March 6 --The biggest challenge facing the Federal Communications Commission as a privacy regulator in the 21st Century is the sheer “oldness” of its governing statute, Jennifer Tatel, the agency's associate general counsel, said during a panel discussion at the IAPP Global Privacy Summit 2014.
The last time Congress overhauled the Communications Act was in 1996, just prior to the rise of the Internet and long before the issue of consumer privacy and data protection flared into a major political dispute. And even then, congressional lawmakers were much more concerned about opening up local telecommunications markets to competition than safeguarding the privacy and security of consumers' personal data.
Their final product, the Telecommunications Act of 1996, contained scant few provisions relating to privacy, the most critical one being the use of customer proprietary network information (or CPNI)--the data collected by phone companies about their customers' calls, including the time, date, duration, and destination number of each call.
Section 222 of the Communications Act, as amended by the Telecommunications Act, specifically prevents telecom carriers from disclosing or permitting access to their customers' individually identifiable CPNI without consent. A carrier that receives or obtains CPNI “shall only use, disclose, or permit access to individually identifiable CPNI in its provision of (A) the telecommunications service from which such information is derived, or (B) services necessary to, or used in, the provision of such telecommunications service, including the publishing of directories.”
The law defines CPNI as “information that relates to the quantity, technical configuration, type, destination, location and amount of use of a telecommunications service subscribed to by any customer of a telecommunications carrier.”
“If it's not CPNI, there's not much we can do,” said Tatel, who heads up all the agency's privacy efforts.
Recently, the FCC's CPNI regulations have become a flashpoint in the ongoing debate about NSA surveillance and the privacy rights of ordinary citizens.
According to a Nov. 7 New York Times article, AT&T Inc. had sold some of its customers' anonymized call records to the Central Intelligence Agency. A month later, nearly a dozen public-interest groups led by Public Knowledge filed a petition with the FCC for a declaratory ruling that Section 222 of the Communications Act forbids companies from selling de-identified call records to third parties without their customers' consent. Even if wireless companies “mask” several phone number digits from the call records they sell, the remaining data--incoming calls, call times, and call durations--do not constitute anonymous records because they can be linked back to specific individuals, the groups argued.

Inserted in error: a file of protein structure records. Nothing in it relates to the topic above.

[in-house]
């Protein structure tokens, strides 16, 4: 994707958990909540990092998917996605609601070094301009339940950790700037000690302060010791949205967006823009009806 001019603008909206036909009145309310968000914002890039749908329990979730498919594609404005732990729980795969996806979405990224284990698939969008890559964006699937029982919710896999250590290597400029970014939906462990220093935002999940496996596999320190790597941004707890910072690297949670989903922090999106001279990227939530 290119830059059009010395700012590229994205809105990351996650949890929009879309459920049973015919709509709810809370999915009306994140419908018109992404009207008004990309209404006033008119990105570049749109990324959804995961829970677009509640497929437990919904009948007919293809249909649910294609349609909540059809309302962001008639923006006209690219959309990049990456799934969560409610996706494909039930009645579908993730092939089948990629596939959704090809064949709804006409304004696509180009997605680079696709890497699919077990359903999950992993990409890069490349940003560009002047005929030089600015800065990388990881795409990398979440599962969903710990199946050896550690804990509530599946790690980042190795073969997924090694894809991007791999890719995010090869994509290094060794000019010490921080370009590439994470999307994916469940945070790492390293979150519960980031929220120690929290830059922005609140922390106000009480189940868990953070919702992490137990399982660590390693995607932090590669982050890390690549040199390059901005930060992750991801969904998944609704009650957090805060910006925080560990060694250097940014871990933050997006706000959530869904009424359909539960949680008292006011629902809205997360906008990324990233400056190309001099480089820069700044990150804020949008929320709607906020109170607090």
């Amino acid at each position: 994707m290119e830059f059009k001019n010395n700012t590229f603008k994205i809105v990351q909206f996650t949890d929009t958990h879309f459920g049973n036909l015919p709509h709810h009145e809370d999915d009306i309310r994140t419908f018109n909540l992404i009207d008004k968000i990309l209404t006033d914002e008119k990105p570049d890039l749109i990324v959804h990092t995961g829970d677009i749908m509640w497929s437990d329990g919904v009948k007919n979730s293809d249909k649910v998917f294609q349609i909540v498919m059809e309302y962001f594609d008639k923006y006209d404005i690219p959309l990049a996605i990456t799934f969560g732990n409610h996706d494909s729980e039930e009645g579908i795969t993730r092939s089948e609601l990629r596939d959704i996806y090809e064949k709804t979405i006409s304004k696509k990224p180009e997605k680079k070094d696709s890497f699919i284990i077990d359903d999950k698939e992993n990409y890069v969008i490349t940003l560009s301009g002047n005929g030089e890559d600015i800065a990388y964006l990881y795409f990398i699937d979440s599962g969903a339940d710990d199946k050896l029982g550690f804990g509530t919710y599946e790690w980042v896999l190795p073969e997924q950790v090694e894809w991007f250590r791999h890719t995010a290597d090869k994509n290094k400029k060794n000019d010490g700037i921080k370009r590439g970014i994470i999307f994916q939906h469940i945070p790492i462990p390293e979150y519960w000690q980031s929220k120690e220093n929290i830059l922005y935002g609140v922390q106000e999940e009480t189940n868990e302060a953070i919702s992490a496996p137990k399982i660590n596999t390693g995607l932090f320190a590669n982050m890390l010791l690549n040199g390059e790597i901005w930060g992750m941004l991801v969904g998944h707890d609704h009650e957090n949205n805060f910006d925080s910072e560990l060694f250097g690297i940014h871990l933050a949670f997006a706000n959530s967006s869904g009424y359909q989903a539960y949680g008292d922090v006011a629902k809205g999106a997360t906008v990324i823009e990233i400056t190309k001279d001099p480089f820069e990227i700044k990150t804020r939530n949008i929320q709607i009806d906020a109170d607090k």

Though Tatel declined to discuss how the FCC might rule on the petition, she said the agency continues to remain active in protecting consumers' privacy, at least to the extent it can.
She pointed out that in June 2013 the FCC issued a declaratory ruling stating that wireless carriers must also adhere to the agency's CPNI rules, which historically only applied to traditional telephone companies and providers of internet-based phone services. Under the ruling, when a wireless carrier collects a customer's personal information, such as a number dialed, the length of a call, and the location of where a call is placed or received, that company may use or disclose it only as permitted by the commission's CPNI rules. The decision also makes it clear that carriers must take “reasonable precautions” to prevent unauthorized disclosure of such information, including by third-party marketers. But the ruling only applies to wireless carriers, not operating systems run by companies such as Google Inc. or Apple Inc.
And in April 2012, the FCC fined Google for obstructing an inquiry into the company's Street View project, which had collected Internet data from potentially millions of people as specially equipped cars drove slowly by their homes.
During the panel discussion, Natalie Roisman, a partner at Wilkinson Barker Knauer, LLP who advises clients on policy and regulatory issues related to the media and telecommunications fields, noted that House Republicans have begun a process to rewrite the Communications Act, which could provide the FCC with more authority to protect consumer privacy.
“Really anything could be fair game,” Roisman said.
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